Programs that do not include all of the necessary components or that offer a card valid for greater than two years do not meet the CPR requirements for EMT certification. Requirements for CPR certification and training are specified in 7 AAC 26.985 (d) of the Alaska EMS Regulations.

Policy on “Self-Study” CME

Self study CME includes internet based CME Training, as well as EMS related videotapes and magazines.

Continuing Medical Education credit for approved self study programs may be applied towards recertification as an Alaska EMT- I, II, or III. The number of hours, for each offering, must be verified by the Fire or EMS Chief, Service EMS Coordinator, Medical Director, Training Officer, or agency providing the CME credits. The total number of hours which may be applied towards EMT-I, EMT-II, or EMT-III recertification is limited to 24 per two year certification period.

CME for Serving as an Examination Proctor, Simulated Patient or Certifying Officer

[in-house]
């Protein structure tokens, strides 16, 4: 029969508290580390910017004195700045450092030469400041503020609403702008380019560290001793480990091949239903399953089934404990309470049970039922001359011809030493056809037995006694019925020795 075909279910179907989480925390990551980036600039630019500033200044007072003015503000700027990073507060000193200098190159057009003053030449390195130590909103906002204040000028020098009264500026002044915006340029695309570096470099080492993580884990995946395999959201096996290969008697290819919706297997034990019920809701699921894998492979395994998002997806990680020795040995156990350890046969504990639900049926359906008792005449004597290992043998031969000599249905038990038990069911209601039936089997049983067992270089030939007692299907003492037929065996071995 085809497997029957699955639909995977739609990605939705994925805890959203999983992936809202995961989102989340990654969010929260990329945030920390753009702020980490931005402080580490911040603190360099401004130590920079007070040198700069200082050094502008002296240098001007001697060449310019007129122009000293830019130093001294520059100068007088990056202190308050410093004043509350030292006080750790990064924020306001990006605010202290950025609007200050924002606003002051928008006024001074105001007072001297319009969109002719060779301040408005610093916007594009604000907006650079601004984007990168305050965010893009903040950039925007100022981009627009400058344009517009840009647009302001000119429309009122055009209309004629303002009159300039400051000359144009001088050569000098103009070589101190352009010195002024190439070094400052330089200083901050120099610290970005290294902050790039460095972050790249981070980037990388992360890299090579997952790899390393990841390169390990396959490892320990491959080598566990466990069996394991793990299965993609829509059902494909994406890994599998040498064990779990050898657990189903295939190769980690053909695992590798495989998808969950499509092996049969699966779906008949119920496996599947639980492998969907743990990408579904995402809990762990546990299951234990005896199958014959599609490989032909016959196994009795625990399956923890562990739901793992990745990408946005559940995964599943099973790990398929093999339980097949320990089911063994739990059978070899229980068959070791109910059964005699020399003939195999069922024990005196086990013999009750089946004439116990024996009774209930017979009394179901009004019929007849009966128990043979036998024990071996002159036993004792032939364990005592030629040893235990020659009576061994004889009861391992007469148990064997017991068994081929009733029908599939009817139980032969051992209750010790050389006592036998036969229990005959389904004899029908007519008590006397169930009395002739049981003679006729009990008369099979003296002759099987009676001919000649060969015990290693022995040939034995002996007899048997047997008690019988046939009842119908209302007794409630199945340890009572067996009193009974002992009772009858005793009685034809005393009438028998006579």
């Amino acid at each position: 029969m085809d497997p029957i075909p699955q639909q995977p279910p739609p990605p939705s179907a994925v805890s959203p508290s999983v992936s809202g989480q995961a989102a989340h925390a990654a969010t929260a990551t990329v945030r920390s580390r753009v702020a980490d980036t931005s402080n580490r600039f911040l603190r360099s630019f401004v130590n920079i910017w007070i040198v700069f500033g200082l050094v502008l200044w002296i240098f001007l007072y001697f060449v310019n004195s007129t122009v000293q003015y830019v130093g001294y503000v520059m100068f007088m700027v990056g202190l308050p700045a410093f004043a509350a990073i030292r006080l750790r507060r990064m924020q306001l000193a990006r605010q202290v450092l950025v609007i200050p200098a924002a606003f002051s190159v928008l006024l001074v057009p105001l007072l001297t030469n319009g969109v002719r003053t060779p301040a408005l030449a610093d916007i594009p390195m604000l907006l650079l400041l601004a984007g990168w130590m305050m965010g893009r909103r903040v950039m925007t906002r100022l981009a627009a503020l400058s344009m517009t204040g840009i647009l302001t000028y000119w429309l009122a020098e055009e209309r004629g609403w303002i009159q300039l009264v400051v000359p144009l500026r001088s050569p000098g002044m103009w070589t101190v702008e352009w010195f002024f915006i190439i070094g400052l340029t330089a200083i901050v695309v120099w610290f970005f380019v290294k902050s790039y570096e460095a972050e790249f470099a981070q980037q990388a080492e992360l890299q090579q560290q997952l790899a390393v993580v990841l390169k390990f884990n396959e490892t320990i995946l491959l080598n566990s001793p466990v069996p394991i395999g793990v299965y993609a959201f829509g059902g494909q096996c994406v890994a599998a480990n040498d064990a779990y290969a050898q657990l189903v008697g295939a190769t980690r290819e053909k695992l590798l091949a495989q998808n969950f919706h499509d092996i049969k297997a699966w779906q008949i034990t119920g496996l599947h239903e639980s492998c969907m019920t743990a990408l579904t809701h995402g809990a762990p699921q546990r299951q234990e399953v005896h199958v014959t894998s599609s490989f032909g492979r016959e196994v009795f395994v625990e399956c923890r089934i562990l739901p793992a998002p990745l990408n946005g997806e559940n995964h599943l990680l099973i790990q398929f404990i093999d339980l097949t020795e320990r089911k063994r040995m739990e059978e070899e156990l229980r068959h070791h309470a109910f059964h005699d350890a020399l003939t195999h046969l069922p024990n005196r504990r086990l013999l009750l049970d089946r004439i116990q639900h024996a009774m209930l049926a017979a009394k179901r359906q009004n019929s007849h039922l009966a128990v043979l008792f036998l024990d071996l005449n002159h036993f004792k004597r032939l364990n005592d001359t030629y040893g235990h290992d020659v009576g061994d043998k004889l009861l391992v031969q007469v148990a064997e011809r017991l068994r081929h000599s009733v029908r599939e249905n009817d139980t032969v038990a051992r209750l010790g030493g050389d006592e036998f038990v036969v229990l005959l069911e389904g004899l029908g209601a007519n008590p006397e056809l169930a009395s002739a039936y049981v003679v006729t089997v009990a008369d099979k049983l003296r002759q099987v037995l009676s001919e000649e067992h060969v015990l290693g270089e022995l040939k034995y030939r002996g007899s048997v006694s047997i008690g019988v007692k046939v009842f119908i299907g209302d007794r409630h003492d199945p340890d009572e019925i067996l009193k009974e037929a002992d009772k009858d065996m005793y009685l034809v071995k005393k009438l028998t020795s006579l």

An individual who has served as an EMT examination proctor, simulated patient and/or certifying officer may receive up to 12 hours of CME per certification period for these activities. Credit is awarded on an hour for hour basis and is determined by adding the number of hours served each in these roles and applying the total or 12, whichever is lower, to the CME requirement. Questions regarding CME can be directed to your nearest Regional EMS Office or the State EMS Unit.

Instructor Activity

Each recertification period, an EMT-I Instructor, EMT-II Instructor or EMT-III Instructor may apply up to 24 hours of instruction the instructor has provided at the EMT-I, II, or III level to his or her EMT-I, II, or III recertification requirements. The instructor may not, however, check off his or her own skills. This must be done by another department approved instructor.

Preceptorship Programs

Up to 12 hours of continuing medical education per certification period may be awarded for out-of-hospital EMS based preceptorship programs meeting the following guidelines: